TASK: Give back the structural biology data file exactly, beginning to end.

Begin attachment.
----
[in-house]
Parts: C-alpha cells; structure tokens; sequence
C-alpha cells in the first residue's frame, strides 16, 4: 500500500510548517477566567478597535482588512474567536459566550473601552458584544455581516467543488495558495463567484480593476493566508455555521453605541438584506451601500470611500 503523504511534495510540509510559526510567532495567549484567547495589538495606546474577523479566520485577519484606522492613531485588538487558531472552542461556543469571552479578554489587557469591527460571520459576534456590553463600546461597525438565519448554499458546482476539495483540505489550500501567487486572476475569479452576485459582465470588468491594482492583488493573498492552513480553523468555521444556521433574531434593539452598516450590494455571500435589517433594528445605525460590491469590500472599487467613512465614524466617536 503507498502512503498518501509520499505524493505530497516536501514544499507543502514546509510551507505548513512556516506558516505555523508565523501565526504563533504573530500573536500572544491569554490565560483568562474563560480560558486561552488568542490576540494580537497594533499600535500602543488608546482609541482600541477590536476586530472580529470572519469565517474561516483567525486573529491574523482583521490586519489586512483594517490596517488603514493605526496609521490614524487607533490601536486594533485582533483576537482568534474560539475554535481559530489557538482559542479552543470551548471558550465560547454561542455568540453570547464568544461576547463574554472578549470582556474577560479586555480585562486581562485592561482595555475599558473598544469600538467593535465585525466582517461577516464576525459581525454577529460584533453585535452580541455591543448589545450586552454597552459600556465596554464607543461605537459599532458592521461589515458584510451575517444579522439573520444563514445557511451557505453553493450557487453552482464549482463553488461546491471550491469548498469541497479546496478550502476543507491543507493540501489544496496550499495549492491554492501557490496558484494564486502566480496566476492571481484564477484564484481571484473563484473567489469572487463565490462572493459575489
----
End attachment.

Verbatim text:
[in-house]
Parts: C-alpha cells; structure tokens; sequence
C-alpha cells in the first residue's frame, strides 16, 4: 500500500510548517477566567478597535482588512474567536459566550473601552458584544455581516467543488495558495463567484480593476493566508455555521453605541438584506451601500470611500 503523504511534495510540509510559526510567532495567549484567547495589538495606546474577523479566520485577519484606522492613531485588538487558531472552542461556543469571552479578554489587557469591527460571520459576534456590553463600546461597525438565519448554499458546482476539495483540505489550500501567487486572476475569479452576485459582465470588468491594482492583488493573498492552513480553523468555521444556521433574531434593539452598516450590494455571500435589517433594528445605525460590491469590500472599487467613512465614524466617536 503507498502512503498518501509520499505524493505530497516536501514544499507543502514546509510551507505548513512556516506558516505555523508565523501565526504563533504573530500573536500572544491569554490565560483568562474563560480560558486561552488568542490576540494580537497594533499600535500602543488608546482609541482600541477590536476586530472580529470572519469565517474561516483567525486573529491574523482583521490586519489586512483594517490596517488603514493605526496609521490614524487607533490601536486594533485582533483576537482568534474560539475554535481559530489557538482559542479552543470551548471558550465560547454561542455568540453570547464568544461576547463574554472578549470582556474577560479586555480585562486581562485592561482595555475599558473598544469600538467593535465585525466582517461577516464576525459581525454577529460584533453585535452580541455591543448589545450586552454597552459600556465596554464607543461605537459599532458592521461589515458584510451575517444579522439573520444563514445557511451557505453553493450557487453552482464549482463553488461546491471550491469548498469541497479546496478550502476543507491543507493540501489544496496550499495549492491554492501557490496558484494564486502566480496566476492571481484564477484564484481571484473563484473567489469572487463565490462572493459575489